How to keep grass from growing between paver stones

Updated February 21, 2017

Paving stones serve as the foundation for many landscaping paths, patios and other installations, and different installers and homeowners desire different looks from their applications. Some people enjoy the visual combining of paving stones and grass, while others find grass inching its way between the stones to be a hassle and an eyesore. One way to stop this grass from growing is to kill it and add a layer of stone or gravel beneath your pavers to make sure no other grass can grow through.

Mix 29.6ml. liquid dishwashing soap into 1 gallon of undiluted white vinegar. Pour the mixture into a pump sprayer and stir well. The soap will help the vinegar stick better to the grass.

Spray the grass between your pavers thoroughly, coating all of the grass with vinegar. The vinegar will dry out the grass and kill it.

Reapply vinegar every two to three days as needed until all grass is dead. If you do not want any plants to grow in this area, you can also saturate the soil to ensure that nothing grows between the pavers.

Remove the pavers, one at a time or all at once, to expose the soil beneath. Cover the soil with a layer of landscape fabric. This fabric will allow for water to drain during rain, but will prevent any grass from below to grow between the pavers.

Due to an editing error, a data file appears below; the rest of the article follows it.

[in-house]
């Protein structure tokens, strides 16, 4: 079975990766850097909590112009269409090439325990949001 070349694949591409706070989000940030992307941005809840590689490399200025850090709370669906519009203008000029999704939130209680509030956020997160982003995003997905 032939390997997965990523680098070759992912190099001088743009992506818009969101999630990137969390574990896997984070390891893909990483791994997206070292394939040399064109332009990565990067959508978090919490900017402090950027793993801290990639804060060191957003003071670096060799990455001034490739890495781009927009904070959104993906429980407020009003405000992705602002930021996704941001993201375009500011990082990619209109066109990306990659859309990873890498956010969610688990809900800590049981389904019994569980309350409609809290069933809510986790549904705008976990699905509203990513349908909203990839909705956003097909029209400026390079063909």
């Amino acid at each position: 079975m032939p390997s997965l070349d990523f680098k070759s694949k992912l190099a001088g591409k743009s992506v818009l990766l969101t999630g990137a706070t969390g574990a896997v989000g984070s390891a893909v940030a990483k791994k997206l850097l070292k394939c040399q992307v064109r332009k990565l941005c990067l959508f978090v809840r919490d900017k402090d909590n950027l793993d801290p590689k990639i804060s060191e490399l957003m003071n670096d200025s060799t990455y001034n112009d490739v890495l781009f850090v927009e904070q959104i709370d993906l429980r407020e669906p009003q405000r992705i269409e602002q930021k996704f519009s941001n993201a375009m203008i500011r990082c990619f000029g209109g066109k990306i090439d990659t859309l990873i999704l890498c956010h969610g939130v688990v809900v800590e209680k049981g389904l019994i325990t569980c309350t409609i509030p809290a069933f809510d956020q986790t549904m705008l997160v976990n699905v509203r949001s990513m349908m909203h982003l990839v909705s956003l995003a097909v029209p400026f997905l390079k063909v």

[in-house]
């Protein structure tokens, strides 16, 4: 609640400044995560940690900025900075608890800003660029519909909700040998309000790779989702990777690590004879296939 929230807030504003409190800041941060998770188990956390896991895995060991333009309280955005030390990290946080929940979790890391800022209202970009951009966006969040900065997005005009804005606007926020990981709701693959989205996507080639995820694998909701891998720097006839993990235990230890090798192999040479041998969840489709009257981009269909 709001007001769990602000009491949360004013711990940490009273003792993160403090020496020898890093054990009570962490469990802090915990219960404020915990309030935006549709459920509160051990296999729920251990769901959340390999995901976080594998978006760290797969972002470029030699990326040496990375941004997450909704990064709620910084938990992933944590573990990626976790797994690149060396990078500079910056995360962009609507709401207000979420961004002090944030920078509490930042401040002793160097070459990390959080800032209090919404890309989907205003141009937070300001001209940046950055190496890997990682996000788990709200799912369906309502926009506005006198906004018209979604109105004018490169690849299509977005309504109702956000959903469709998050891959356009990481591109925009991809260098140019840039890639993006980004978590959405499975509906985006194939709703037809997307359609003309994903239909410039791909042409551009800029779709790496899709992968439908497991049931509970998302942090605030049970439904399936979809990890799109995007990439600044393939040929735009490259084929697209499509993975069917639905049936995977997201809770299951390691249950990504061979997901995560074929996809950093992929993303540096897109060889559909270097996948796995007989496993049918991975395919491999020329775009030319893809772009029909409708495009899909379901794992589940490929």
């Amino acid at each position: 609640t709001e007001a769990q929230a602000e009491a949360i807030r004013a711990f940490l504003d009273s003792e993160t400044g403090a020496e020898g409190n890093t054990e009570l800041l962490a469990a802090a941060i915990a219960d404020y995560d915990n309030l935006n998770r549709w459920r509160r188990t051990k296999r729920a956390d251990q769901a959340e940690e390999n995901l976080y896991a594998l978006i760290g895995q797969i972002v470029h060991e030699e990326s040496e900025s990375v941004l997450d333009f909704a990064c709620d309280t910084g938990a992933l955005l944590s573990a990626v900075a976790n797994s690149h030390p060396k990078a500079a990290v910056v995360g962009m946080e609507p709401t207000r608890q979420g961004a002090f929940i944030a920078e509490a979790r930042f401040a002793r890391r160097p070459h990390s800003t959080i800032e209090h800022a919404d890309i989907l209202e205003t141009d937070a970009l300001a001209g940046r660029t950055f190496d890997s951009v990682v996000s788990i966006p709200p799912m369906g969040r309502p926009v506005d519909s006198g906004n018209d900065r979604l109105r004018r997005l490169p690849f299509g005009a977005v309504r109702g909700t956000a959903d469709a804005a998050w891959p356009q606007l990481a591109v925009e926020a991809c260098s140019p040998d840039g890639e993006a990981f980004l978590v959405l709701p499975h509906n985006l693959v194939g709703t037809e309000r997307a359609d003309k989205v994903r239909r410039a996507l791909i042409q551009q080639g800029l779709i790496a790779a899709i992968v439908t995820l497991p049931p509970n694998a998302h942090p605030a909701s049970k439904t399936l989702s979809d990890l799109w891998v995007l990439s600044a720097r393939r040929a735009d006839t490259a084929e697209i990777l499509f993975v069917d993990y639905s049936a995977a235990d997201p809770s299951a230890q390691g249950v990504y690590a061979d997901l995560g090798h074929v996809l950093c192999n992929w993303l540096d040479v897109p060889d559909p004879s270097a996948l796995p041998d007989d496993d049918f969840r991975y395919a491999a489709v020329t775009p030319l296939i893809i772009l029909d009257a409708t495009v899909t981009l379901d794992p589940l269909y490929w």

Cover the landscape fabric with a 1- to 2-inch layer of sand or gravel. Like the fabric, this material will stop the grass from growing through to the surface, but still allow for safe drainage.

Lay the paver stones back into position. Use a level to ensure that each stone sits flat in the gravel or sand surface. If necessary, add more material to bring a piece up or use a rubber mallet to a position a piece down into place. Make sure the stones are flat across and that they also line up level with each other.


If you need more or less white vinegar you can change the recipe, but keep the ratio of vinegar to dish soap the same. If the vinegar does not appear to work, some professional companies make grass killer.


Homemade and professional grass killers will kill other plants as well. Never spray on a windy day and keep the spray away from desirable plants.

Things You'll Need

  • Dishwashing soap
  • White vinegar
  • Pump sprayer
  • Landscape fabric
  • Sand or gravel
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About the Author

Samantha Volz has been involved in journalistic and informative writing for over eight years. She holds a bachelor's degree in English literature from Lycoming College, Williamsport, Pennsylvania, with a minor in European history. In college she was editor-in-chief of the student newspaper and completed a professional internship with the "Williamsport Sun-Gazette," serving as a full-time reporter. She resides in Horsham, Pennsylvania.